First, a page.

ENCORE: Illinois Twins Project; Using Artificial Intelligence In The Hiring Process; Predatory Academic Journals
We learned about Illinois' first ever twins database. And, the world of AI is getting more sophisticated all the time. These days, many companies are using AI to help look for job candidates. Plus, there’s a group of companies that make predatory academic journals. Investigative journalist Svea Eckert found them by submitting a paper with random, computer generated words. And they actually got printed.
Illinois Twins Project
Twins. What comes to mind? Maybe it's a famous set of twins, like the Olsen twins, or astronauts Scott and Mark Kelly. Maybe you’re a twin yourself?
One-in-thirty births in the US are twin births, that’s nearly 130,000 births according to the CDC’s latest numbers. And it turns out “twin research,” as it’s often called, can tell us a lot not just about twins, but about many different areas of life. Whether it’s genetics, child development or health.
Now, for the first time Illinois has its own statewide database of twins, triplets, or others who want to participate, and possibly help, researchers with their work. It’s called the Illinois Twins Project, and it was launched launched by Northwestern and the University of Illinois.
Jennifer Tackett is the co-principal investigator of the project. She’s an associate professor of psychology at Northwestern University.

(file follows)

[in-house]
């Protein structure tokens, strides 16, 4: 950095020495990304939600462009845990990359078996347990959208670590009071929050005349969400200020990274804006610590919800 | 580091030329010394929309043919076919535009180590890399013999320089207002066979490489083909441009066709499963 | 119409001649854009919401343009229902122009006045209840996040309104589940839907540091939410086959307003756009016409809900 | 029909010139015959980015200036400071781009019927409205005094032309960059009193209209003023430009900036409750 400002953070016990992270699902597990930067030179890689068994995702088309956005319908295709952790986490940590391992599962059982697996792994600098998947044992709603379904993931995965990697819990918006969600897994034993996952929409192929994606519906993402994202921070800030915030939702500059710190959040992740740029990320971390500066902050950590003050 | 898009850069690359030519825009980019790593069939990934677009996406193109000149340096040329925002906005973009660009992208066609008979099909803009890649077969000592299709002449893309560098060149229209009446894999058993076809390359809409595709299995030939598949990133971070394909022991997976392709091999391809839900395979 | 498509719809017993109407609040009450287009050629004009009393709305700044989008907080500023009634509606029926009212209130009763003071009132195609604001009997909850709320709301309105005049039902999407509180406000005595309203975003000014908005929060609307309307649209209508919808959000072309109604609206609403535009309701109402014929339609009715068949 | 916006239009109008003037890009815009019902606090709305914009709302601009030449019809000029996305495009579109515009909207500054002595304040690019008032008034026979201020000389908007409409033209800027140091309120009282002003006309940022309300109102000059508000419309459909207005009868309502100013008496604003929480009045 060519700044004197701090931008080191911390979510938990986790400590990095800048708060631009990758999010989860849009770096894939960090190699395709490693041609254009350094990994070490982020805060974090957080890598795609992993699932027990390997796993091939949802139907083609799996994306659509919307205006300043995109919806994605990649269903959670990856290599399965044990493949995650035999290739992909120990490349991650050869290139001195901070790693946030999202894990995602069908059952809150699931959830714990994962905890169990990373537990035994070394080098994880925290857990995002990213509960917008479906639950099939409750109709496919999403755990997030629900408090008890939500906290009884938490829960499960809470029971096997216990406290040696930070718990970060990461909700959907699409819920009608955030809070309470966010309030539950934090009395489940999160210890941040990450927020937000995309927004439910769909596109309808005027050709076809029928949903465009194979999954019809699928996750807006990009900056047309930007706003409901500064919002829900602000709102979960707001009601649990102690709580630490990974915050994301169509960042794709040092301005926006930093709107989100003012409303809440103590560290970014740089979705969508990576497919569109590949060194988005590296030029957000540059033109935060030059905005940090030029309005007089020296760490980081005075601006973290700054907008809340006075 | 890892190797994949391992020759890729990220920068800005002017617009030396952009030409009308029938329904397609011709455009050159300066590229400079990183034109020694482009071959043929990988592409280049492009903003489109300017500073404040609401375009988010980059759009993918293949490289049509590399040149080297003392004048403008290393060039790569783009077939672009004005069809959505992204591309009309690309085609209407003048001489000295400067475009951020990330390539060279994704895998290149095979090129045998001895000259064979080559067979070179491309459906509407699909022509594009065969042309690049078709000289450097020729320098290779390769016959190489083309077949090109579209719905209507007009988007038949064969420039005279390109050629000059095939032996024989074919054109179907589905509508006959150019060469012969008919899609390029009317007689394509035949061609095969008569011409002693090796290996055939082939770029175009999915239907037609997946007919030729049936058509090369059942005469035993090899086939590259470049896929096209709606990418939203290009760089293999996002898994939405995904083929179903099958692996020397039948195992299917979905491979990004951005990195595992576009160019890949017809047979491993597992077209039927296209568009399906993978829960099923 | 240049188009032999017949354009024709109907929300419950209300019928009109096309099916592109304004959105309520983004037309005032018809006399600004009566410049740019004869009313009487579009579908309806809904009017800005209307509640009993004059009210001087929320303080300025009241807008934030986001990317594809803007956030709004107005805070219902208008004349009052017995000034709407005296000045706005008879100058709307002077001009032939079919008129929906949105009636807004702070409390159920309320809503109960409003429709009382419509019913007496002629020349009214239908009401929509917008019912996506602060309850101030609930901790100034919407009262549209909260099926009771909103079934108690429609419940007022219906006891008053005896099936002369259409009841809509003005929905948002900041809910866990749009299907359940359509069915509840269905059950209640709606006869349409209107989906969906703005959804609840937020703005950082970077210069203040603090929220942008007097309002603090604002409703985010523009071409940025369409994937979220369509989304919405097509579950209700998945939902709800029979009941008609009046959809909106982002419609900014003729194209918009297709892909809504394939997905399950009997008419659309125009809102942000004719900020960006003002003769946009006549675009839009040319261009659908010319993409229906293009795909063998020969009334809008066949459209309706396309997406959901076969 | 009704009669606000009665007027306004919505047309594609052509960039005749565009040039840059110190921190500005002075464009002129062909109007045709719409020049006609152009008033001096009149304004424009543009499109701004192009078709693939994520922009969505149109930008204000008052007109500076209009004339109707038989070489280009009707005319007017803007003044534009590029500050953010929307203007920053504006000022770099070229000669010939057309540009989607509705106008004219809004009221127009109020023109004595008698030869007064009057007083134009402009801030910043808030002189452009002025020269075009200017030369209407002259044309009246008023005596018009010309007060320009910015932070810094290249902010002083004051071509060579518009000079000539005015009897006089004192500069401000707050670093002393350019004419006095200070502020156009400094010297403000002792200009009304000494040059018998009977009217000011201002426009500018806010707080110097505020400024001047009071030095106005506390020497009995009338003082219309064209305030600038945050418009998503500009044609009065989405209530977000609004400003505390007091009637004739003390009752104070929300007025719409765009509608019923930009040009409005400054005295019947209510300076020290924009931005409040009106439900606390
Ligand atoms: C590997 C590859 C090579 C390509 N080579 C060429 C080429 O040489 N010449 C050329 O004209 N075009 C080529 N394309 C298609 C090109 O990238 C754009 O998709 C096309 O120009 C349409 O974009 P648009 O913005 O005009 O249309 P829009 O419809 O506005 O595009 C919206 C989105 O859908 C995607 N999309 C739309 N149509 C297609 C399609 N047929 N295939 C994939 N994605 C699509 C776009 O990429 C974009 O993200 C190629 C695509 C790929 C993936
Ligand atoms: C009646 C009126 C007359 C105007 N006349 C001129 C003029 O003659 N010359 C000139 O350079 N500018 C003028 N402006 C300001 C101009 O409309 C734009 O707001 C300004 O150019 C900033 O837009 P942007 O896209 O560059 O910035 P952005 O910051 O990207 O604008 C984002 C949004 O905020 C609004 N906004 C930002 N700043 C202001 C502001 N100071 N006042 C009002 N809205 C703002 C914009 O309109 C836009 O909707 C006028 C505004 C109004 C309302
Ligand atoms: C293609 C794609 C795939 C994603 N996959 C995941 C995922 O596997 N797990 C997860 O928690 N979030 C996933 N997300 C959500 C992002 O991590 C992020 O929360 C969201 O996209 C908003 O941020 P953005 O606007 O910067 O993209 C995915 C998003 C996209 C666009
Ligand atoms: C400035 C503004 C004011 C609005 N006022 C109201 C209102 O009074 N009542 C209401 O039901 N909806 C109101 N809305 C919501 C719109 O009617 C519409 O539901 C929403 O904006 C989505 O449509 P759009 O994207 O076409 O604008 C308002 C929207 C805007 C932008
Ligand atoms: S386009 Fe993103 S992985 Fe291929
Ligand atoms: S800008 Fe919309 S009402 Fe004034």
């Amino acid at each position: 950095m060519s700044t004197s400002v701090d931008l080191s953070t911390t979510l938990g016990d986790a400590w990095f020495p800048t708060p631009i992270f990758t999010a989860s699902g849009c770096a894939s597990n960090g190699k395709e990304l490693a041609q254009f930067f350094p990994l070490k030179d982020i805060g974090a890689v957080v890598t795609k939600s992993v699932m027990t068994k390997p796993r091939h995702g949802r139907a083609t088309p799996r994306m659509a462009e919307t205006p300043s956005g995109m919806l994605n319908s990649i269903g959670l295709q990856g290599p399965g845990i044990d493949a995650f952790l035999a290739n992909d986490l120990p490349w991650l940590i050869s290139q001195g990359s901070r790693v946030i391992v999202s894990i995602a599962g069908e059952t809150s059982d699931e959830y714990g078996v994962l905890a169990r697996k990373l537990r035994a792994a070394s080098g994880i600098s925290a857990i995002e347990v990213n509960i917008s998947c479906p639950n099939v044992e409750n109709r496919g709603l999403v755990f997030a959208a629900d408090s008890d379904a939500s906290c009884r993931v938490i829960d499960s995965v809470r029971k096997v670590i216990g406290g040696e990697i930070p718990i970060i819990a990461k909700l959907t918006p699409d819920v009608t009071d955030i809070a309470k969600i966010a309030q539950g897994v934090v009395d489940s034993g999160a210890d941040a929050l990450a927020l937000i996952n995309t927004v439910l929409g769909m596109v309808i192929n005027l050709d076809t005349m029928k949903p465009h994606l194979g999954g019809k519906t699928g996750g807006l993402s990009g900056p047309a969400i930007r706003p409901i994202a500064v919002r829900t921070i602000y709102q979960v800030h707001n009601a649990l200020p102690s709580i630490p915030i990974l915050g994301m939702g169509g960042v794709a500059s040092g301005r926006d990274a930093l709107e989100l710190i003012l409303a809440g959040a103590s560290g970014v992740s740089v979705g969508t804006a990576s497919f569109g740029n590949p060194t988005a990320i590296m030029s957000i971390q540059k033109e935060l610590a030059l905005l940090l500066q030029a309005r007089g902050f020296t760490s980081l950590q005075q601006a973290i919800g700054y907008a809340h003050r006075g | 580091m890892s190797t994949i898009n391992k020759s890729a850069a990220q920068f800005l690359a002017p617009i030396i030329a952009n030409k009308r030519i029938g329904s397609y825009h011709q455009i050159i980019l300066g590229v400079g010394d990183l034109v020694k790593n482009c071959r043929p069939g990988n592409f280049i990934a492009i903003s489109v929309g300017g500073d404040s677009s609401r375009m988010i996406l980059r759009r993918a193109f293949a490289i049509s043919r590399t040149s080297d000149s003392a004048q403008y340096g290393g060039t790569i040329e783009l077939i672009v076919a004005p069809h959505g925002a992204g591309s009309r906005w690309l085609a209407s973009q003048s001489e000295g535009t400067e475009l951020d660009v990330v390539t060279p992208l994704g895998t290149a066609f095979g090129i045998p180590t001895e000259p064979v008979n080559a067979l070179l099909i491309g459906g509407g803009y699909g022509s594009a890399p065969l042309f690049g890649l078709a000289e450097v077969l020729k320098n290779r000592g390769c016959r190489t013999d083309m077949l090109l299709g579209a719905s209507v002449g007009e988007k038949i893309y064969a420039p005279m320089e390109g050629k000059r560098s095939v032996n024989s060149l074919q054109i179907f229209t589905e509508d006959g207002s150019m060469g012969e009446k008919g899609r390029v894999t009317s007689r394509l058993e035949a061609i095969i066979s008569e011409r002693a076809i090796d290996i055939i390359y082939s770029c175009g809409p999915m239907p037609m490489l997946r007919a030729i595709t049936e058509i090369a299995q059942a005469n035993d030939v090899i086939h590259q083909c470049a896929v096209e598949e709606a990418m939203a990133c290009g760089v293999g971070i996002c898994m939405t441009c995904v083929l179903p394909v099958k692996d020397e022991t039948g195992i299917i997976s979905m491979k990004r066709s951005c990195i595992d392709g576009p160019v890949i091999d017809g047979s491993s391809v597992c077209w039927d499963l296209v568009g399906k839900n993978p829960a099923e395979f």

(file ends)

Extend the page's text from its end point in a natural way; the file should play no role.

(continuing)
Using Artificial Intelligence In The Hiring Process
If you’ve spent anytime looking for a new job recently, then you know that technology makes it a lot easier. Or perhaps you are an employer looking for new candidates. There are online search tools and networking sites LinkedIn. You can conduct interviews via video and use the web to search for tips on everything from resume templates to how to dress to impress.
Technology has also become so sophisticated that many companies are using artificial intelligence to filter through resumes and even answer applicant questions. But, think of all of the controversy about Facebook’s algorithm when it determines our news feed. Now, think about using other algorithms to determine who gets an interview.
Alexia Elajalde-Ruiz reported on this for the Chicago Tribune. Jeffrey Blumenfeld is the Director of Career Moves at JVS Chicago, which provides career counseling and exploration services. Tony Lee works for the Society of Human Resource Management.
Predatory Academic Journals
Professors and scholars spend a lot of time trying to get their articles and studies published in academic journals. And we in the public trust that those academic journals represent a stamp of approval.
But it turns out, hundreds of academic journals are put out by companies that will publish almost anything that gets submitted. And these companies make millions of dollars from these journals. And, from fake academic conferences.
Svea Eckert investigated these companies. She joined us from Hamburg, Germany where she’s an investigative journalist mainly covering technology for ARD, Germany’s largest public broadcaster. Chris Sumner also joined us on the line from London, where he’s co-founder and research director with the Online Privacy Foundation.